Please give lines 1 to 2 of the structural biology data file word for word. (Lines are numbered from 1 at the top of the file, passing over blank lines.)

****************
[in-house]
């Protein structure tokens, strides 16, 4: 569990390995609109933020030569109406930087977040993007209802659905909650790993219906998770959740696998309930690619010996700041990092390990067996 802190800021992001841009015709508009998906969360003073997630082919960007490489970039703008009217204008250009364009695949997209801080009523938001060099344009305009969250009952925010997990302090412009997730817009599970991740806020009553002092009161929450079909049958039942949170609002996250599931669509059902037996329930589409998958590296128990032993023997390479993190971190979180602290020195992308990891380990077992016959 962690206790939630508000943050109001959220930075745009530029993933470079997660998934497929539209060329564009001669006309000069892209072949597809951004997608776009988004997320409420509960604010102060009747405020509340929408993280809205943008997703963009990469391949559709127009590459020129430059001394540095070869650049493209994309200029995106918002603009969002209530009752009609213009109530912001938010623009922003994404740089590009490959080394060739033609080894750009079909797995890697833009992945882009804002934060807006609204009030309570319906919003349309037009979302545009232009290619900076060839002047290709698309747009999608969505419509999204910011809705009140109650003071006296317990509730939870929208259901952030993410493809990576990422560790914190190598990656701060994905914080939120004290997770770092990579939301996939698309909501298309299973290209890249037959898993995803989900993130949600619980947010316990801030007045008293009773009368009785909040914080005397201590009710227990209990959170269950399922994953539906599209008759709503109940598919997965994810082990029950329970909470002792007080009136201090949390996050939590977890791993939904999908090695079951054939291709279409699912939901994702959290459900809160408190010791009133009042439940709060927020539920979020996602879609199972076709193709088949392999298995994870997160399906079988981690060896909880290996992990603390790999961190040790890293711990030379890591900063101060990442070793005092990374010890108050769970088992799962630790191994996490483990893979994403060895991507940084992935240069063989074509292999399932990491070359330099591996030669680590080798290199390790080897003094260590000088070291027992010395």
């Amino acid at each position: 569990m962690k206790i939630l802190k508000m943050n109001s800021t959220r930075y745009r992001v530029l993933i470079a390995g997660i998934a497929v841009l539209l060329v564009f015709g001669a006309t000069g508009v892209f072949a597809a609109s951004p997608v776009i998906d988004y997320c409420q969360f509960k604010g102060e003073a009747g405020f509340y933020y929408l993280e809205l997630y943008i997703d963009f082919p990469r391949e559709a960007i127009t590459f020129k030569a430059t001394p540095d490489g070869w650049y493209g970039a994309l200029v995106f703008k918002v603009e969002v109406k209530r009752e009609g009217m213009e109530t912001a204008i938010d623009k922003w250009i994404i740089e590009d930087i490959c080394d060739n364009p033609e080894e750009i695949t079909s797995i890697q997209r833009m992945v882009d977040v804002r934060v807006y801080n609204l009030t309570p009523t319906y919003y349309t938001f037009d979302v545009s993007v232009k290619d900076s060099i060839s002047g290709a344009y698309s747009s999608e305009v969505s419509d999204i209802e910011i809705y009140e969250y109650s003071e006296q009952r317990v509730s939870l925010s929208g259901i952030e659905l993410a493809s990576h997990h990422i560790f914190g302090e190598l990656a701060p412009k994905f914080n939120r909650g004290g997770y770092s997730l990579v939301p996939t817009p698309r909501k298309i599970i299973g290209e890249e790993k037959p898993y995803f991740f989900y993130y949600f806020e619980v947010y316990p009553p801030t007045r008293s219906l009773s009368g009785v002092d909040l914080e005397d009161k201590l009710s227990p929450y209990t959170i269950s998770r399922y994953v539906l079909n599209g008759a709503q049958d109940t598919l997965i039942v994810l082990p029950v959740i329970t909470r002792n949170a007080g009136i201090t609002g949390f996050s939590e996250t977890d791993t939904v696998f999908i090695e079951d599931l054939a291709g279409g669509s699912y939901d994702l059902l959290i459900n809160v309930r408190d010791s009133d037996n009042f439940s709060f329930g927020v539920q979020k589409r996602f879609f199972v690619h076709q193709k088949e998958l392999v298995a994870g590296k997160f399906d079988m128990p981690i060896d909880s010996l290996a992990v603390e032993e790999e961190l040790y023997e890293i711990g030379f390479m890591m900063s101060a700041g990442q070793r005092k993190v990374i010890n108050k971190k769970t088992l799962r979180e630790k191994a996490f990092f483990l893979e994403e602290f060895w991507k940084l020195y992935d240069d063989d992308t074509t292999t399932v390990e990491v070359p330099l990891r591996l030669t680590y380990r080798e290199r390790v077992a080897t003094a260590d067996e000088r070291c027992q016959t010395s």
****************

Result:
[in-house]
């Protein structure tokens, strides 16, 4: 569990390995609109933020030569109406930087977040993007209802659905909650790993219906998770959740696998309930690619010996700041990092390990067996 802190800021992001841009015709508009998906969360003073997630082919960007490489970039703008009217204008250009364009695949997209801080009523938001060099344009305009969250009952925010997990302090412009997730817009599970991740806020009553002092009161929450079909049958039942949170609002996250599931669509059902037996329930589409998958590296128990032993023997390479993190971190979180602290020195992308990891380990077992016959 962690206790939630508000943050109001959220930075745009530029993933470079997660998934497929539209060329564009001669006309000069892209072949597809951004997608776009988004997320409420509960604010102060009747405020509340929408993280809205943008997703963009990469391949559709127009590459020129430059001394540095070869650049493209994309200029995106918002603009969002209530009752009609213009109530912001938010623009922003994404740089590009490959080394060739033609080894750009079909797995890697833009992945882009804002934060807006609204009030309570319906919003349309037009979302545009232009290619900076060839002047290709698309747009999608969505419509999204910011809705009140109650003071006296317990509730939870929208259901952030993410493809990576990422560790914190190598990656701060994905914080939120004290997770770092990579939301996939698309909501298309299973290209890249037959898993995803989900993130949600619980947010316990801030007045008293009773009368009785909040914080005397201590009710227990209990959170269950399922994953539906599209008759709503109940598919997965994810082990029950329970909470002792007080009136201090949390996050939590977890791993939904999908090695079951054939291709279409699912939901994702959290459900809160408190010791009133009042439940709060927020539920979020996602879609199972076709193709088949392999298995994870997160399906079988981690060896909880290996992990603390790999961190040790890293711990030379890591900063101060990442070793005092990374010890108050769970088992799962630790191994996490483990893979994403060895991507940084992935240069063989074509292999399932990491070359330099591996030669680590080798290199390790080897003094260590000088070291027992010395």